January 7, 2015
Three out of four employees who embezzle from their employers work in the finance, bookkeeping or accounting department.
Embezzlement can literally cost an organization millions, so it makes sense to put extra controls on the employees who are handling the money – and may have more temptation.
More care and concern should be taken in hiring employees who will work in a financial capacity, and more scrutiny and controls should be placed on those employees with fiduciary responsibilities, according to Marquet International, Ltd., which has conducted in-depth studies on thousands of major embezzlement cases.
Businesses – as well as nonprofit organizations, which are often victims – should consider adopting the following 20 strategies to help prevent embezzlement, as recommended by Marquet International, an investigative, litigation support firm.
1. Do not allow a single individual access to all aspects of company finances. Make sure there is a division of duties in the finance department.
2. Regularly rotate responsibilities for bookkeeping personnel.
3. Require bookkeeping personnel to take time off and vacations. Embezzlers often take few or no vacations to perpetrate their schemes.
4. Do not allow bookkeepers to take work home.
5. Require two signatories on outgoing checks above a certain nominal amount. The signatories should be different individuals from the check preparer. Forged or unauthorized checks are the way most embezzlement happens.
6. Examine cancelled checks regularly. One common method of embezzlement involves the forgery of checks. Another is to have them payable to the embezzler or their personal vendors.
7. Maintain unused checks in a lockbox. Be sure all checks, purchase orders and invoices are numbered consecutively and reconcile any of those missing.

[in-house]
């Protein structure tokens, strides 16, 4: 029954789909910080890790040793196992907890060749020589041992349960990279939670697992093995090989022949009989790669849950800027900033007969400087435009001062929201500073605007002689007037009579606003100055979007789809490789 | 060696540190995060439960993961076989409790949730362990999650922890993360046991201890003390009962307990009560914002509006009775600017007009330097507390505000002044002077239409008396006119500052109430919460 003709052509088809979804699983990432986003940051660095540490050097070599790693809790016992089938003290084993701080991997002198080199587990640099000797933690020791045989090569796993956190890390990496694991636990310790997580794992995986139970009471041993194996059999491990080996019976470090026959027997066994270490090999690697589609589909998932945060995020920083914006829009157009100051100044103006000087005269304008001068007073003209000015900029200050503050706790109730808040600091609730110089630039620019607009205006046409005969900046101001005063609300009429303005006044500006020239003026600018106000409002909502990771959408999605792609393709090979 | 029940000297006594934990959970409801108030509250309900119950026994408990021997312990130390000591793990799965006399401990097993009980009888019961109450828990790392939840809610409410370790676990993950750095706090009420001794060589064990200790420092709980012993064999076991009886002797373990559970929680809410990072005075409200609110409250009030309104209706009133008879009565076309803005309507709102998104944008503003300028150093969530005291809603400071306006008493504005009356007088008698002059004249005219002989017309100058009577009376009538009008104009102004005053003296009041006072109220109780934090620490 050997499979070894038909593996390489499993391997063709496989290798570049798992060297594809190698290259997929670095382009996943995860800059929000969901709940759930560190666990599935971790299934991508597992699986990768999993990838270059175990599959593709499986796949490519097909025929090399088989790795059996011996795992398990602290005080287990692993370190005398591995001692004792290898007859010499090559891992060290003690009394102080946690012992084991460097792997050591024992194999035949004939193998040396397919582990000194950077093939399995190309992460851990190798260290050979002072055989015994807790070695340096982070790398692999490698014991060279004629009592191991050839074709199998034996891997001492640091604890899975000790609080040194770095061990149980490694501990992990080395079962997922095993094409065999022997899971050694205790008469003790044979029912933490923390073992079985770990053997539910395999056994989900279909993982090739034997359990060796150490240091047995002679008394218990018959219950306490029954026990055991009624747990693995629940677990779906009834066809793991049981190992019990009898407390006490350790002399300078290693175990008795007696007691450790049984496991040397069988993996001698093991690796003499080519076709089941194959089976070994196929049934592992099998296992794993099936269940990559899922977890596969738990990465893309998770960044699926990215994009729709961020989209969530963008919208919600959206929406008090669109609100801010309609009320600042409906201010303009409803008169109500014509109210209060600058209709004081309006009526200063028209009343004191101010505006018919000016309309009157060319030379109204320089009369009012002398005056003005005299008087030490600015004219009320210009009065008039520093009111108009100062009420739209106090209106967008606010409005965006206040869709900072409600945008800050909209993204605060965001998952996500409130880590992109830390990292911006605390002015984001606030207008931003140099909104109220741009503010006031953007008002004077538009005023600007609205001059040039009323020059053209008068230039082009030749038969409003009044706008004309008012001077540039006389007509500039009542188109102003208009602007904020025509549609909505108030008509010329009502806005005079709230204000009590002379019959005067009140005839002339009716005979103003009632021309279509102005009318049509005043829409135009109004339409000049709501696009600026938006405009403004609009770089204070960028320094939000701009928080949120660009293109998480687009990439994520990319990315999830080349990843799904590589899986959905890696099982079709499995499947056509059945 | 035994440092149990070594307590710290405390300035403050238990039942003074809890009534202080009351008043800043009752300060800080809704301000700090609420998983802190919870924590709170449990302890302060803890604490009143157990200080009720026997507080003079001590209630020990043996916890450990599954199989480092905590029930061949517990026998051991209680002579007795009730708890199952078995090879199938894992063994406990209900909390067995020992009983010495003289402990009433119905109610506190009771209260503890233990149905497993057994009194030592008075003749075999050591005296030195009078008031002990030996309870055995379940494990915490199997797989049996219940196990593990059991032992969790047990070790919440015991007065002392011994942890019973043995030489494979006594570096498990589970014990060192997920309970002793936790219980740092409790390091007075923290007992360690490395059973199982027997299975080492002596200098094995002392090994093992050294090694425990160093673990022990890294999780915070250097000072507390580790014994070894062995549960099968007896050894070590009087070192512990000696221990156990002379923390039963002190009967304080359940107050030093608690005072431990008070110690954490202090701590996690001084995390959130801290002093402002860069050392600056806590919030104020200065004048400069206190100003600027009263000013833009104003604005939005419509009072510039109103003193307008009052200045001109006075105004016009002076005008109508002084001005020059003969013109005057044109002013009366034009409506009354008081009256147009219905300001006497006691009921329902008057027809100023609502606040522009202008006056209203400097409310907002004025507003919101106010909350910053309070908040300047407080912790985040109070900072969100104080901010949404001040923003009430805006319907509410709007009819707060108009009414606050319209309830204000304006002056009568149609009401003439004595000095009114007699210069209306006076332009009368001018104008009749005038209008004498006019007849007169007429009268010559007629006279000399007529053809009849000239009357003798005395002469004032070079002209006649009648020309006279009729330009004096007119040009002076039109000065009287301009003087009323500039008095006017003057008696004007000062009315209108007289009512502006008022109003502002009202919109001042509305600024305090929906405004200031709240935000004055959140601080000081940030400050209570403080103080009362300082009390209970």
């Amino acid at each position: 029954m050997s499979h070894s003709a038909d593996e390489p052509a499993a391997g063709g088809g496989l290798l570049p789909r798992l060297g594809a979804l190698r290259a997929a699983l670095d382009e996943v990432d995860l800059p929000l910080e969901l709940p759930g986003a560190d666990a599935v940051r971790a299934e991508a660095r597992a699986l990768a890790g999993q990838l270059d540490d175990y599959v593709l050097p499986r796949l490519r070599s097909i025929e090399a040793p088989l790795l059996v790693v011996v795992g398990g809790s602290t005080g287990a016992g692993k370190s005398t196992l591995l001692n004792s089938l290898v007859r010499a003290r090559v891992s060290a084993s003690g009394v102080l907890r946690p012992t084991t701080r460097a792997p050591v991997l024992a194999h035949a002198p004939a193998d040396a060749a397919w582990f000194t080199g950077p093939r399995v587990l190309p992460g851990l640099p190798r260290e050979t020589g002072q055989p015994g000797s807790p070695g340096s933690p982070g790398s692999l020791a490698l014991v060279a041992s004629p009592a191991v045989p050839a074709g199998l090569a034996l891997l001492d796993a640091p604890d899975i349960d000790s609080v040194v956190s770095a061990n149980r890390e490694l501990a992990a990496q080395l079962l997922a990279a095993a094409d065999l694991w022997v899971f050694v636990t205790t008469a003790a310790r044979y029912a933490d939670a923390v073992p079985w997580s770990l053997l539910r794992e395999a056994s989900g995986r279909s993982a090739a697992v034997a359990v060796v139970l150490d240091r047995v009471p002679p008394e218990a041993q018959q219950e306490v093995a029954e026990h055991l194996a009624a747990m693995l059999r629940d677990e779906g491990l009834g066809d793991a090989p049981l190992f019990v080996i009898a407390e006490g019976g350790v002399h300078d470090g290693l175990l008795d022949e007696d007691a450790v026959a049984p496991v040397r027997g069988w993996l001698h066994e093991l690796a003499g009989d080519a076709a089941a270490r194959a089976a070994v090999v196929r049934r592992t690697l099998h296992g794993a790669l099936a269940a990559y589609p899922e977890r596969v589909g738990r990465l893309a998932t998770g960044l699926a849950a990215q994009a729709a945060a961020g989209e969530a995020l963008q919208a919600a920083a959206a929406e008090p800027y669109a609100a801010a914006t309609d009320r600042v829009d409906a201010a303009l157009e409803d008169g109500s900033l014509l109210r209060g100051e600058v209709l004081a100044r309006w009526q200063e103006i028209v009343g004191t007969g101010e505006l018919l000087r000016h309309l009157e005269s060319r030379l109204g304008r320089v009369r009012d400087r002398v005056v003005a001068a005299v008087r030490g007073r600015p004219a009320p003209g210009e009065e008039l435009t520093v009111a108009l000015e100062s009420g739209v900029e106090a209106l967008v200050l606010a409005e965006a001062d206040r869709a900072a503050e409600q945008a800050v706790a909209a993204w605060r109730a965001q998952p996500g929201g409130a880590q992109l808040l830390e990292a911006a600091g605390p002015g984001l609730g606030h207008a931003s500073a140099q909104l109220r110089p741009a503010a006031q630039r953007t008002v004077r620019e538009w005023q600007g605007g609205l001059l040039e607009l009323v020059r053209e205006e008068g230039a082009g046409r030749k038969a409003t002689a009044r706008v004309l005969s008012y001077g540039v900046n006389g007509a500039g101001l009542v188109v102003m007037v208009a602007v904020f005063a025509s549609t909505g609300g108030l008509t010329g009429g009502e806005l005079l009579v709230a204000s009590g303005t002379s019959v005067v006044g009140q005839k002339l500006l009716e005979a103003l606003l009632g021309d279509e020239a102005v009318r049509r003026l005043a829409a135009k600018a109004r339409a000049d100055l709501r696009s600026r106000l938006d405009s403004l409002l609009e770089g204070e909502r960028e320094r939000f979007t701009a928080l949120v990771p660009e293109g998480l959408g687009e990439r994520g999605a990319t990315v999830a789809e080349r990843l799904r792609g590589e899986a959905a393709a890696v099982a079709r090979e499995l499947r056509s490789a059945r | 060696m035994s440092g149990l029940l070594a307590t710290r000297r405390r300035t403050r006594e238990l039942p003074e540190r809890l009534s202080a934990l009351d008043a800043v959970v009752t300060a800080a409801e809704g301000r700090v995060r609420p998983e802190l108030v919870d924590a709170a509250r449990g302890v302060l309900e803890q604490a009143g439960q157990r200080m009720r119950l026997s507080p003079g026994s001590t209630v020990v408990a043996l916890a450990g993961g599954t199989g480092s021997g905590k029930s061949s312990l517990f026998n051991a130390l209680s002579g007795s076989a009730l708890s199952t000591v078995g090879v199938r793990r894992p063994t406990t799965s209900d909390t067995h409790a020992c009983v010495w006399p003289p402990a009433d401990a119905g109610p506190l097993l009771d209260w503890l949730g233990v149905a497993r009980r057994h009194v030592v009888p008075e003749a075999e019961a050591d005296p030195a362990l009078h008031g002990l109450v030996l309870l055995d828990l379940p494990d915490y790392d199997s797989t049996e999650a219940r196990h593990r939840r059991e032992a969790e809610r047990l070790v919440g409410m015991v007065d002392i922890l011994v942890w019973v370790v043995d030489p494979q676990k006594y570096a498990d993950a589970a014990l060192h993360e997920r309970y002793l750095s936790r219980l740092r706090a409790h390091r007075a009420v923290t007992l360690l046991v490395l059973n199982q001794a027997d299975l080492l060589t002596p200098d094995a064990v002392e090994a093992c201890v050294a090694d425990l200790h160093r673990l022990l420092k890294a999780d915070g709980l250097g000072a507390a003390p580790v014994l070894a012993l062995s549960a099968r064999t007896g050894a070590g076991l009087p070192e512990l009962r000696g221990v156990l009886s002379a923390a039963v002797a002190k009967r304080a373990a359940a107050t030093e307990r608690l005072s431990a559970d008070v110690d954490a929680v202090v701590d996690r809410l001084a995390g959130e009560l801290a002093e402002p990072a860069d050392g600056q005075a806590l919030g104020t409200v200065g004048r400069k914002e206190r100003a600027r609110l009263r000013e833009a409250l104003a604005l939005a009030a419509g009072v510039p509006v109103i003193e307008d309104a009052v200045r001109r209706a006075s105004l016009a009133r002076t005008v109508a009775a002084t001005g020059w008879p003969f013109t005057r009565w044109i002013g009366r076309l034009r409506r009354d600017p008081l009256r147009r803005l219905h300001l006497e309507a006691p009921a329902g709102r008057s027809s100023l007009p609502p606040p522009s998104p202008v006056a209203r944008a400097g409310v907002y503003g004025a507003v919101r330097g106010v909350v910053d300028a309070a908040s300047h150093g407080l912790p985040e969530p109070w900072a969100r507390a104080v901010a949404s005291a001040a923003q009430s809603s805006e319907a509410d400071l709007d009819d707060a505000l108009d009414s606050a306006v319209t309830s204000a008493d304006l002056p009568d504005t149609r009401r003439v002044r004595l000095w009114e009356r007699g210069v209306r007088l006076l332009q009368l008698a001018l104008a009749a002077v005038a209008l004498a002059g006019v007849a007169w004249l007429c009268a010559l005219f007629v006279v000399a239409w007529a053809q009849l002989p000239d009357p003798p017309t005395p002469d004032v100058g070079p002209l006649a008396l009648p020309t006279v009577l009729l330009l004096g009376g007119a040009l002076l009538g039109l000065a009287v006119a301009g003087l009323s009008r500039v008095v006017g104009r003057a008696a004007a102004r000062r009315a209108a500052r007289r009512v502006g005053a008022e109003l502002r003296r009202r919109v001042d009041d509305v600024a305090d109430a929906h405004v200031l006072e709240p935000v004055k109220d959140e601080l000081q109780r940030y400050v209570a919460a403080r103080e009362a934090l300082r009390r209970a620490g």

8. Conduct regular as well as random audits. Owners should take a hands-on management approach by physically spending time with the bookkeeping department.
9. Audit petty cash regularly.
10. Audit company credit card charges regularly.
11. Audit expense reports regularly.
12. Be sure each payment is backed up with appropriate documentation. That includes electronic or otherwise.
13. Back up financial records daily.
14. Make and reconcile daily deposits. Use a “for deposit only” stamp for check deposits. The person recording cash receipts should be different from the one making the actual deposits.
15. Be sure that a different person makes bank reconciliations than those that handle cash receipts and cash disbursements.
16. Know who your vendors are. Embezzlers often create phony vendors and submit fraudulent invoices for payment.
17. Examine payroll records regularly. Some embezzlers issue themselves extra paychecks and bonuses through the payroll system.
18. Investigate customer and vendor complaints promptly. If vendors are not being paid as expected, it may be a sign that the payment checks are being diverted.
19. Conduct pre-employment background checks for all personnel with fiduciary duties. Also conduct employee background checks on current employees on a periodic basis, particularly those in financial positions.
20. Listen to the employee grapevine. The HR department should pay close attention to any employee scuttlebutt, in particular about an employee living beyond his or her means or having a gambling problem. One-third of embezzlements are committed because of gambling problems.
This article was originally posted on January 7, 2015 and the information may no longer be current. For questions, please contact GRF CPAs & Advisors at email@example.com.